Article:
Our second hypothesis relates to the metabolic expense of spiking activity in the cerebral cortex^{16,17} and the associated evidence for sparse spiking as a basis for information processing in the brain^{73,74,75}. Our modeling (Fig. 4) showed that activity patterns with Lévy walks dynamics are a metabolically efficient way to visit spatially distributed locations on the cortical sheet; that is, the ratio of the locations visited to the energy consumed is maximal in the transition regime where Lévy walks dynamics emerge. In this context, the superdiffusion dynamics of gamma bursts would enable widely separated regions of cortex to be activated within short time steps. By analogy, cortical activity patterns could be seen as efficient “foraging” for spikes which are separated in space but close together in time. This hypothesis could be tested by comparing Gaussian to Lévy walk statistics of gamma burst activity, at the millisecond timescales relevant to spikedependent plasticity^{76} and related phenomena.
Materials and methods
Multielectrode array (10 × 10 electrodes, 1.5 mm length, electrode spacing 400 µm, Blackrock Microsystems) recordings were made from the MT cortical area of four adult male marmosets (Callithrix jacchus). Procedures conformed to the Australian National Health and Medical Research Council Code of Practice for the use and care of animals, and were approved by institutional committee at the University of Sydney. Details of the preparation are given elsewhere^{77}. Anesthesia and analgesia were maintained by intravenous sufentanil infusion (6–30 \(\mu g\cdot{{kg}}^{1}{h}^{1}\)) and inspired 70:30 mix of \({N}_{2}O\) and carbogen. The eyes were held open with microretractors and protected with oxygenpermeable contact lenses. Refraction was optimized (with optometric trial lenses) by maximizing the response of the first recorded units to high spatial frequency drifting gratings. Stimuli were viewed through natural pupil, which typically had diameter close to 2 mm. The animal viewed a uniform gray field presented on a cathoderaytube monitor (Sony G500, refreshed at 100 Hz, viewing distance 45 cm, mean luminance 45–55 cd m^{−2}). Recording surface insertion depth was targeted to 1 mm. The LFP sampling frequency was 1024 Hz. Recording duration ranged from 5 to 25 min in total: the first 5 min of recording were analyzed for each animal (n = 4). The identification numbers of the four animals are MA026, MA027, MY144 and MY147. The four corner electrodes were excluded for all the animals. For animal MY144, electrodes [3, 8] and [5, 4] were excluded due to bad signal quality. The missing channels were interpolated by a Gaussian filter with filter width of 3 electrodes and standard deviation of 0.6.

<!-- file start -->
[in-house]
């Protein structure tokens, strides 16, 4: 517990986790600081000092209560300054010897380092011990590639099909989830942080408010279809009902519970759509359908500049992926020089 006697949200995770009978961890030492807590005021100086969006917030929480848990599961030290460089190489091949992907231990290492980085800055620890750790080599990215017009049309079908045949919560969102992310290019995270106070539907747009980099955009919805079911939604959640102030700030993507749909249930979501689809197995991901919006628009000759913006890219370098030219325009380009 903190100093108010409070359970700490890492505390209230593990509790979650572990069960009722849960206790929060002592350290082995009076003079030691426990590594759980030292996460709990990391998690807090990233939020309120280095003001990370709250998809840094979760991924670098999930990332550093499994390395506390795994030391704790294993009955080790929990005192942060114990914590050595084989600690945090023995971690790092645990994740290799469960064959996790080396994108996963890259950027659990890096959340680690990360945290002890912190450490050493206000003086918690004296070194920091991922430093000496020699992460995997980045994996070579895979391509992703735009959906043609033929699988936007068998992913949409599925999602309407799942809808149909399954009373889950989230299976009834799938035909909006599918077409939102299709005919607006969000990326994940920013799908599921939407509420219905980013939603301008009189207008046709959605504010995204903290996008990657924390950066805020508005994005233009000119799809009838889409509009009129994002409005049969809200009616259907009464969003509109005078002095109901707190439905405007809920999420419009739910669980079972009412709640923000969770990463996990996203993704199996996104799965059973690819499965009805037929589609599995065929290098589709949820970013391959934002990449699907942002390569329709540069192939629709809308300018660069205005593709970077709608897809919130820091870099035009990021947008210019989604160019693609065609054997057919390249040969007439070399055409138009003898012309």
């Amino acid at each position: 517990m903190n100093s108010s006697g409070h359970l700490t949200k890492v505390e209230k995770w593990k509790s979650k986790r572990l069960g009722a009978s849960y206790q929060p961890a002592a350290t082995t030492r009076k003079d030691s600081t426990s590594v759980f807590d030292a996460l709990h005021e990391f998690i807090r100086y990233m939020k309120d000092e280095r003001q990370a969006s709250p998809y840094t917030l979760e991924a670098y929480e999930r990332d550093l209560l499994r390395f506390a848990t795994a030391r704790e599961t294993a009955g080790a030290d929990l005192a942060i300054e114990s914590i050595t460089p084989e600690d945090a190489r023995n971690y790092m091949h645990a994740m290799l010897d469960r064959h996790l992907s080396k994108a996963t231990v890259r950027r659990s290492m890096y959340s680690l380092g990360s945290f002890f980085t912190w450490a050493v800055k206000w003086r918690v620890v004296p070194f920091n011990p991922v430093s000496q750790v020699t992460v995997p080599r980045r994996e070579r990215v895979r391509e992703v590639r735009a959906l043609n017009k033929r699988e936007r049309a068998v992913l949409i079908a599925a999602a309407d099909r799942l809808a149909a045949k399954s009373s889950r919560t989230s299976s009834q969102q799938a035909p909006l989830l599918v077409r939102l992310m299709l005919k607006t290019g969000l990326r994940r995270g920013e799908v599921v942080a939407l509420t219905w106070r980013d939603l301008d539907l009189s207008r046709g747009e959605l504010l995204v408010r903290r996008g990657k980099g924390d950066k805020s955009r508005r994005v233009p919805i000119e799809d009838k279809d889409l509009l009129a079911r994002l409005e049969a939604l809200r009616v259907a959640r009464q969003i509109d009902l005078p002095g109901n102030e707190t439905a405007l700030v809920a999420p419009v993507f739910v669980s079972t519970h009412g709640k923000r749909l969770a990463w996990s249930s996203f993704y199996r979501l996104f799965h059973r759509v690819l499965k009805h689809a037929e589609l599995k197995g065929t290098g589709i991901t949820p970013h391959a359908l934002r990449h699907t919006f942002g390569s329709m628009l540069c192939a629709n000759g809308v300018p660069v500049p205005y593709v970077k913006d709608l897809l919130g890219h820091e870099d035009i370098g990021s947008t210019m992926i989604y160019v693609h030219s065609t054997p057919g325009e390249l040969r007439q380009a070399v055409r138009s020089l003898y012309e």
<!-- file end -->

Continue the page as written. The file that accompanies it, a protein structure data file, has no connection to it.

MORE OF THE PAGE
Detection of gamma burst patterns
Electric line noise at 50 Hz was removed by applying a secondorder Butterworth bandstop filter to the raw LFP signals. Zerophase forward and reverse filters were used to preserve features in the filtered waveform. Following Lundqvist et al.^{12}, bandpass filtering and/or wavelet analysis were applied to calculate gammaband signal amplitude; the methods yielded similar results and comparable burst extraction outcomes (Fig. 2d). For bandpass filtering analysis, a 4th order Butterworth bandpass filter was applied to the LFP signals, the first and final 1 s of the record were discarded to reduce boundary effects, and amplitude was extracted using the Hilbert transform. For wavelet analysis, the Morse wavelet transform was applied to the LFPs with symmetry parameter 3 and the timebandwidth product^{12}.
To characterize gamma burst patterns, a smoothing Gaussian filter (s.d. 0.6) was applied to the resized (factor 4, bicubic interpolation) electrode matrix of gamma amplitudes. Other smoothing and resizing parameters yielded comparable results. Neural data are then represented as z(x, y, t); z is the recorded signal at the position (x, y) at time moment t. Following Lundqvist et al.^{12}, a burst event at (x, y) is defined where the gamma amplitude exceeds (by 2.5 s.d.) the trial mean value; other threshold values yielded similar results. We defined burst structures as a spatial connected set of burst points, with connectedness defined in terms of the six orthogonal neighbours in the Cartesian mesh of the recorded sites (“bwconncomp” routine in MATLAB 2016b; MathWorks, Natick, MA). If the burst structures were connected in the consecutive time framework, these structures were identified as gamma burst patterns. Burst patterns with duration >60 ms and spatial extent (maximum in x or y direction >1.2 mm) were analyzed. 7027 patterns were detected for the four animals (1866, 1595, 1615, and 195l patterns for the animal MA026, MA027, MY144 and MY147, respectively).